Theidle, Jolen R.
M.S. (Master of Science)
Department of Finance
Convertible bonds--United States; Bank investments--United States
The purpose of this thesis is to examine the suitability of convertible bonds as an investment medium for commercial banks. Convertible bonds are the only group of securities eligible for purchase by commercial banks which offer the possibility of substantial price appreciation through participation in the growth of corporate earnings. Yet, because convertible bonds appear to be more complex than other bank eligible securities, there has been little interest in them for bank investment portfolios. A natural consequence of this has been unfamiliarity with their characteristics and unique advantages and a tendency to eliminate the group from consideration by classifying it as speculative. An attempt was made in this study to explain the distinctive characteristics of convertible bonds. This included discussions on why companies issue them, investment regulations and restrictions, ratings and quality, investment and conversion values, and premiums. The regulations that apply to their purchase by commercial banks must be considered with the distinctive characteristics. They, too, are unique in that they are more restrictive than the regulations that apply to other bank eligible investments since convertible bonds are the only group for which there are any limitations on purchase price. Convertible bonds have both advantages and disadvantages from a commercial bank viewpoint. The principal disadvantages are; possible substantial price appreciation through an increase in corporate earnings which a bank can legally receive in no other investment, their ability to stabilize portfolio market value since their market price will often rise when other bond prices are declining, and their relatively good marketability due to their wide ownership and the activity of arbitragers. A two-year study of the price behavior, in a declining bond market, of convertible bonds compared with other bank eligible securities, U.S. Governments, municipals, and non-convertible corporates, showed that convertible bonds increased more in price and fell less in price than the other securities for the two-year period. However, convertible bonds did have much wider price fluctuations in interim periods. The conclusion of this study is that although not all convertible bonds are suitable or desirable for commercial bank investment accounts, opportunities to purchase better grade issues should not be ignored by commercial banks that understand the characteristics and peculiarities of the group and of individual issues. The bank must be willing to assume some risk, both of loss and of criticism, in order to secure the unique advantages of convertible bonds which can be great in relation to that risk.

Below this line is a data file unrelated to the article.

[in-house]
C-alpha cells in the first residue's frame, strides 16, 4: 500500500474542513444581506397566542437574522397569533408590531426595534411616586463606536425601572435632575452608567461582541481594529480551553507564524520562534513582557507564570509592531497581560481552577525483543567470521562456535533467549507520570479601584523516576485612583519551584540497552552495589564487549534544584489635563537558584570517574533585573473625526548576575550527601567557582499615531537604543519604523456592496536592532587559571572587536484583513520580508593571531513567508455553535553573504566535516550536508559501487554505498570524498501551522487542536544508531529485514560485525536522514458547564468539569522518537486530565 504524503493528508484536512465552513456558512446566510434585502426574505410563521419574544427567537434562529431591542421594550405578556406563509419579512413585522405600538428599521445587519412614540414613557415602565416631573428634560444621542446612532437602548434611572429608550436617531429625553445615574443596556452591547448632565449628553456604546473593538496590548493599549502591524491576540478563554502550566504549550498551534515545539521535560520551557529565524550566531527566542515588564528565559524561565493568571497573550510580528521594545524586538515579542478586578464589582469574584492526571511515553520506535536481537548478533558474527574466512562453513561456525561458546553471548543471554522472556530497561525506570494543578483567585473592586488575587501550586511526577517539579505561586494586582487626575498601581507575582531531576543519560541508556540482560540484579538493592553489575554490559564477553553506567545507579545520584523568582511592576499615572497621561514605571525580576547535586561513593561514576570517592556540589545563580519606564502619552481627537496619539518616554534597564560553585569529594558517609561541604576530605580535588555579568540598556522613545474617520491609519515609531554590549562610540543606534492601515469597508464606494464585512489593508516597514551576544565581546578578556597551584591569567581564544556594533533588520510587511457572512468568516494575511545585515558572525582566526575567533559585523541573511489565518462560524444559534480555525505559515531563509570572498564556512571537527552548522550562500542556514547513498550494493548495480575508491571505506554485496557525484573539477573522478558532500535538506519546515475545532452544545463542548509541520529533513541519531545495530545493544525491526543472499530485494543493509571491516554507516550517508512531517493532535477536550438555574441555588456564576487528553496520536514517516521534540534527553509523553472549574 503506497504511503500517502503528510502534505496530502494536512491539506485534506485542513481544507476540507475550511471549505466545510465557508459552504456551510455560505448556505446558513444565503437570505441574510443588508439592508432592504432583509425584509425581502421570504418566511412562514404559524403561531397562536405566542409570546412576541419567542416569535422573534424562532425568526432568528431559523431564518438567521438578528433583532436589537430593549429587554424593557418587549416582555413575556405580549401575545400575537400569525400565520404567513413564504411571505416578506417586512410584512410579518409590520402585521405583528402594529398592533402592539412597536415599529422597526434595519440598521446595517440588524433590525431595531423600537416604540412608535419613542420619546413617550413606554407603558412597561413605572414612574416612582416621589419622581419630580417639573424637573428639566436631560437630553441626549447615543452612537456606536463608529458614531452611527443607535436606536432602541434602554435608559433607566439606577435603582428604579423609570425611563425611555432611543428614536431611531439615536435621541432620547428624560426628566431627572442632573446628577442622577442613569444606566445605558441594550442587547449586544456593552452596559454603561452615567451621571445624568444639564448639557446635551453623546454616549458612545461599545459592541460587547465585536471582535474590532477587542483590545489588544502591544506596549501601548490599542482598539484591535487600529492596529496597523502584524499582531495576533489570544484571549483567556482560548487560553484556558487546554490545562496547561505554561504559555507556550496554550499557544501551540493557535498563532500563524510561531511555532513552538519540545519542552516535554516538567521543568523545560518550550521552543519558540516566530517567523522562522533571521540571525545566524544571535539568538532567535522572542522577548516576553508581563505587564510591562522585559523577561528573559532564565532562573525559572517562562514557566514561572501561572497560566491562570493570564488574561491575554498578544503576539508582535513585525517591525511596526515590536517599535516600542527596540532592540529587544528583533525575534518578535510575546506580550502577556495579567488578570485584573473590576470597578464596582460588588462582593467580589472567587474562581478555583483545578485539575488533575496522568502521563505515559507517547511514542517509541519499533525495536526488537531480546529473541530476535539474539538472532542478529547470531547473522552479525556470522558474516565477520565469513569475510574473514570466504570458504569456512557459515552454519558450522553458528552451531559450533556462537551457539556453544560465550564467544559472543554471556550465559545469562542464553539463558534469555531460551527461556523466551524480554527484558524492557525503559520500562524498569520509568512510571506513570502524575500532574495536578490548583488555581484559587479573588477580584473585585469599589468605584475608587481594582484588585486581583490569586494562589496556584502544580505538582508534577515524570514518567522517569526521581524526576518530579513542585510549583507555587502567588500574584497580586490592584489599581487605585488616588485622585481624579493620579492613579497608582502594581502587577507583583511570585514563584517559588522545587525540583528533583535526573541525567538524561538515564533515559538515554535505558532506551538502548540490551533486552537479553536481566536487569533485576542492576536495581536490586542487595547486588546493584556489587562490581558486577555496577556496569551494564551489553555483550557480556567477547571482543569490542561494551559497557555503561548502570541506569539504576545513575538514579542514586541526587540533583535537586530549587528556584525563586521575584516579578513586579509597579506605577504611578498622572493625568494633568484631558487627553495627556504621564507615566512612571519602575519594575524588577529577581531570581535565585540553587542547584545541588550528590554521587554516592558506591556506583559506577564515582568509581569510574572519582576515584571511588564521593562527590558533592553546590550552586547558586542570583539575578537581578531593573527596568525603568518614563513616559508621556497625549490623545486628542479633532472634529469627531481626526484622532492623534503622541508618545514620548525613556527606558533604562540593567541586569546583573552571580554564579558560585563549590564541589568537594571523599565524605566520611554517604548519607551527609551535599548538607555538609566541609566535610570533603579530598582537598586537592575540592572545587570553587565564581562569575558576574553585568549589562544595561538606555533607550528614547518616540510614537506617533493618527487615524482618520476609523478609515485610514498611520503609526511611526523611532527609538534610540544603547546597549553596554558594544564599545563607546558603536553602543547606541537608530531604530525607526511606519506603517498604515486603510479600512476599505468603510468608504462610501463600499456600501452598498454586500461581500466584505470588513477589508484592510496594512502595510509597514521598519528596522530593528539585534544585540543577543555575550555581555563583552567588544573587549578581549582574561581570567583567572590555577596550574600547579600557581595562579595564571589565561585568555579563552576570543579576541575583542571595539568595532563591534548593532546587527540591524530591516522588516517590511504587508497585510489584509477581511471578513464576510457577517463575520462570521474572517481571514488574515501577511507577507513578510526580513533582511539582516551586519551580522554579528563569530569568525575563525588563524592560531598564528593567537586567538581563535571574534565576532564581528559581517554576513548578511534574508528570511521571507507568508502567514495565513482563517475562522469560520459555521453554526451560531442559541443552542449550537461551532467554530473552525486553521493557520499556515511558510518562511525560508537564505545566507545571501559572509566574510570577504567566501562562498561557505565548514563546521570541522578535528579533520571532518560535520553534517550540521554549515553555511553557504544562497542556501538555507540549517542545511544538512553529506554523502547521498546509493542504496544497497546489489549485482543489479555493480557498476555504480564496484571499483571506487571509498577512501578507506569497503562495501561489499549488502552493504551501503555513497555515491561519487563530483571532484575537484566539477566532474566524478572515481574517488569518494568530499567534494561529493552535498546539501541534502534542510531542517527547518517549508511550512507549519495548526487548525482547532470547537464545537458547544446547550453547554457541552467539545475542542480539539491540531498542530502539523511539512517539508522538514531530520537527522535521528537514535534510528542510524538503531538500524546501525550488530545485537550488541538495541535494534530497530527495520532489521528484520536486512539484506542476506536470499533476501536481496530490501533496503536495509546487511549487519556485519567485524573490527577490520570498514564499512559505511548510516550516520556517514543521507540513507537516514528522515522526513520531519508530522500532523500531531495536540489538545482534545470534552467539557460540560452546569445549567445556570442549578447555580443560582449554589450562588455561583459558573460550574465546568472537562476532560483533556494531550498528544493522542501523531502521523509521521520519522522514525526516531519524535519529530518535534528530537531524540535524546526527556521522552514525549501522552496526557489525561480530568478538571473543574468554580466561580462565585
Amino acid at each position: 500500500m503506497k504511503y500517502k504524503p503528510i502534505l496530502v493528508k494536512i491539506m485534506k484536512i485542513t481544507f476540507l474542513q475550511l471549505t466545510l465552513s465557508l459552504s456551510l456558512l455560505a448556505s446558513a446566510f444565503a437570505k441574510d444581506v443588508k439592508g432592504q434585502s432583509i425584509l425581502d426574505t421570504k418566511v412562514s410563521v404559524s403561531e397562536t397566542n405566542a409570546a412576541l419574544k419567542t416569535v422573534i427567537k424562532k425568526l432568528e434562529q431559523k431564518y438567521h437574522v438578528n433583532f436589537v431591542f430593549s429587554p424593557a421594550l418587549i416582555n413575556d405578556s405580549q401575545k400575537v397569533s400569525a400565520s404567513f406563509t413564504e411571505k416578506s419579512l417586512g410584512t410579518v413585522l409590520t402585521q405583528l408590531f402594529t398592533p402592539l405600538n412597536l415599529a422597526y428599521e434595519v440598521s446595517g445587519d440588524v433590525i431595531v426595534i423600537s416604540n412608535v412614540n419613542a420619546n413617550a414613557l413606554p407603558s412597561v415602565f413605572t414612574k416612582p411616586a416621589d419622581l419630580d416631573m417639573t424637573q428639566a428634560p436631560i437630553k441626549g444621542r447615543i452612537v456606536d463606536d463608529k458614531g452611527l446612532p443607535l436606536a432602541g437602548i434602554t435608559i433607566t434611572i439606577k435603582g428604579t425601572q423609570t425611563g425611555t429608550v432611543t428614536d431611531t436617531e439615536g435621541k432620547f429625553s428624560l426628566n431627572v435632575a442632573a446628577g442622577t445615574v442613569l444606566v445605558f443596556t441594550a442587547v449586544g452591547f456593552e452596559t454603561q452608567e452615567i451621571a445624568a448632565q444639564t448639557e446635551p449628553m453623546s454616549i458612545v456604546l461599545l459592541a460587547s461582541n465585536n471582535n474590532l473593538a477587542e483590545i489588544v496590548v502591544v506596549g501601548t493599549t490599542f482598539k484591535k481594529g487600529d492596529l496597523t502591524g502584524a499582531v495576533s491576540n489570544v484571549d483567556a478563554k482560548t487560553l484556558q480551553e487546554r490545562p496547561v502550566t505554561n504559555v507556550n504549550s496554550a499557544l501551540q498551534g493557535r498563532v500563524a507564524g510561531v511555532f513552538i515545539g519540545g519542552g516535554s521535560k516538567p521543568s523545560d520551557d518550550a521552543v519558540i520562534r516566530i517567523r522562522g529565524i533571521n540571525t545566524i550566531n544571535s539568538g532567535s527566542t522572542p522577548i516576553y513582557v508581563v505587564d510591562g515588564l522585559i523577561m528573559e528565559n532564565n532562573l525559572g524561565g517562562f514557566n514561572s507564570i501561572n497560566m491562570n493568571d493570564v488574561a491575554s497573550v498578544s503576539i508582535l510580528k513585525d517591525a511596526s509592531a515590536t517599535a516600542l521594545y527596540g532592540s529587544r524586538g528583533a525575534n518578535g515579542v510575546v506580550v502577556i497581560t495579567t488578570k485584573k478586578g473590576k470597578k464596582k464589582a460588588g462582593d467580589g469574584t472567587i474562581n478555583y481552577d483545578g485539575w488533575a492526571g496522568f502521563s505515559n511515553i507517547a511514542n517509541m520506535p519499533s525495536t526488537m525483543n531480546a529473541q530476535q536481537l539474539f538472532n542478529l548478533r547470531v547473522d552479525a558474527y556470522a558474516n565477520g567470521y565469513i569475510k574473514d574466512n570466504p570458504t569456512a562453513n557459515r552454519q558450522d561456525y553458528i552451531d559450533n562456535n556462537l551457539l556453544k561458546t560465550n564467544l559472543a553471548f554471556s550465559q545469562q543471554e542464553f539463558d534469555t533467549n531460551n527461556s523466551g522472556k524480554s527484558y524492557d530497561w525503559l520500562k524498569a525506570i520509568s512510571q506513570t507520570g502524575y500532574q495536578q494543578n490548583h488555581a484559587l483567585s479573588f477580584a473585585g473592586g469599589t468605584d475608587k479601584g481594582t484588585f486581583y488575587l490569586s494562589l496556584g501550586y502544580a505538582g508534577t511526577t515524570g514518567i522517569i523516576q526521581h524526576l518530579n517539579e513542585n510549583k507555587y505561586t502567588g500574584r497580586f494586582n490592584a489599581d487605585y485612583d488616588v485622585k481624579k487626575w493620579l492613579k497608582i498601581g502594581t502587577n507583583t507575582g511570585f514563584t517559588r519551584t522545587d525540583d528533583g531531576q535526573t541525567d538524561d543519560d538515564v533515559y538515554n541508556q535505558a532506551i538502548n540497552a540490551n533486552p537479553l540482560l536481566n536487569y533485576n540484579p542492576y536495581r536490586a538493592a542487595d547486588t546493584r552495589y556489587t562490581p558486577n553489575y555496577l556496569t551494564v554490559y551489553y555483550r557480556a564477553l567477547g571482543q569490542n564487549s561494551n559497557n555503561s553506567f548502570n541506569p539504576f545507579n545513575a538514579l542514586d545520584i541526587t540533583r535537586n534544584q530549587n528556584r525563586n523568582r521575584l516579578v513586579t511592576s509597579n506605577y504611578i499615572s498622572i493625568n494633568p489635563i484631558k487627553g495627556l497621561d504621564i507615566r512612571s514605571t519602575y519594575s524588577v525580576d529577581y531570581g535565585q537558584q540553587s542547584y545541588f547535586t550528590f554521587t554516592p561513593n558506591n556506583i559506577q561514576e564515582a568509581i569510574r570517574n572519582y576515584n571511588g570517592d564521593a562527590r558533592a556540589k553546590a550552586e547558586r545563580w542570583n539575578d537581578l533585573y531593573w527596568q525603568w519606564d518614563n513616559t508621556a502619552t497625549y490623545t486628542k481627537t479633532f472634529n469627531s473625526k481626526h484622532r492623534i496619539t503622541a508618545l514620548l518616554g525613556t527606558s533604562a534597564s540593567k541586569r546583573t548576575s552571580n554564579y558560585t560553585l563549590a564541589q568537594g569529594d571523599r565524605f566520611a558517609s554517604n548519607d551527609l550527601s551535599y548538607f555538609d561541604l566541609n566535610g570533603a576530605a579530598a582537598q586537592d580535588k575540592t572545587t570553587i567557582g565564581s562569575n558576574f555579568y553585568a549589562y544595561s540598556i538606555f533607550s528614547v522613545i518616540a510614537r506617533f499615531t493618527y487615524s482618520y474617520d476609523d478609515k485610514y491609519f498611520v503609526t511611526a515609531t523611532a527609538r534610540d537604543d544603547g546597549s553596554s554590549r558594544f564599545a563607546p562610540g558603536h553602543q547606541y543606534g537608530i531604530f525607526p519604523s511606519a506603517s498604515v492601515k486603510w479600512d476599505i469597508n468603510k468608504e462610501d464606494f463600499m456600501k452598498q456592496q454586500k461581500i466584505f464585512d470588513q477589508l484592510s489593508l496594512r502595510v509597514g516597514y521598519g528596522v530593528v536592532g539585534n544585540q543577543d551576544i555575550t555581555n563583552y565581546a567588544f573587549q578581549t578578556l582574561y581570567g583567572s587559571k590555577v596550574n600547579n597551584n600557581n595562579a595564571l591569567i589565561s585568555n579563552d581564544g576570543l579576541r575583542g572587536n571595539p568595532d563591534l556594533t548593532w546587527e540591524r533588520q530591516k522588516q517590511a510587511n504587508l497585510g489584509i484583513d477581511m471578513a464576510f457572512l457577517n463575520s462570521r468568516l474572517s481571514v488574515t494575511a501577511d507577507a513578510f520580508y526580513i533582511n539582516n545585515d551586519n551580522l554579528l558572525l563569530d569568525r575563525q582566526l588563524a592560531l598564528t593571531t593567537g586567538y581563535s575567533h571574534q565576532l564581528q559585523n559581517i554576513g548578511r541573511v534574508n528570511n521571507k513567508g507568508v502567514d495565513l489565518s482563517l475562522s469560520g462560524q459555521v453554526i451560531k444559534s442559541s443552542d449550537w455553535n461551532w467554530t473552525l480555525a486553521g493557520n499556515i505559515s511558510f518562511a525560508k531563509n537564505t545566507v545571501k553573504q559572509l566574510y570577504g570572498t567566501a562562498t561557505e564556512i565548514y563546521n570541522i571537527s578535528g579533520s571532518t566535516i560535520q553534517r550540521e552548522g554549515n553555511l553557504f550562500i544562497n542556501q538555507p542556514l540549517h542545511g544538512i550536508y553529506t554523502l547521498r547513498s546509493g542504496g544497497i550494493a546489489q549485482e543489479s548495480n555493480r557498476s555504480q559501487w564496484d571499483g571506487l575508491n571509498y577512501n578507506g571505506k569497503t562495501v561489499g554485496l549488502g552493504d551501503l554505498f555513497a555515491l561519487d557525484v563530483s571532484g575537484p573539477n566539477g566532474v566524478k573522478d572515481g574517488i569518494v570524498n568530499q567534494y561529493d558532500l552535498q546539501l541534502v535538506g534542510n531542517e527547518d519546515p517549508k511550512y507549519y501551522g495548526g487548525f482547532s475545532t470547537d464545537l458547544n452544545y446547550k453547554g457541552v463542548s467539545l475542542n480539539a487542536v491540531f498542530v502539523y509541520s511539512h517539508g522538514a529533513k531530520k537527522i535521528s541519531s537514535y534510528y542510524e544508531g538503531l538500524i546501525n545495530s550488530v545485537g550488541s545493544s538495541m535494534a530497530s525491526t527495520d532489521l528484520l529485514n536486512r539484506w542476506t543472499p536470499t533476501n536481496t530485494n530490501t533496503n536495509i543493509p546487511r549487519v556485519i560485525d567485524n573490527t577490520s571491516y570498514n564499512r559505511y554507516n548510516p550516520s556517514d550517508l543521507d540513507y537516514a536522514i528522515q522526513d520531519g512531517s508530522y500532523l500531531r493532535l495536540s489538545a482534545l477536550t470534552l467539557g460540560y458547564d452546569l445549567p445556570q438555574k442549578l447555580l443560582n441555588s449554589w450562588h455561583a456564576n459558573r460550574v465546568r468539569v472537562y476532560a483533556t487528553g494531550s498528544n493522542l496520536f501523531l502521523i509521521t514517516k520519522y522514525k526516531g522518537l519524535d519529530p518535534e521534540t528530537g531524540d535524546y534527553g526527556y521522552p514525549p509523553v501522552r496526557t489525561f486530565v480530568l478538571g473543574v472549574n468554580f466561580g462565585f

Joyce, Jack R., "A study of the suitability of convertible bonds for commercial bank investment portfolios" (1967). Graduate Research Theses & Dissertations. 779.
viii, 83 pages
Northern Illinois University
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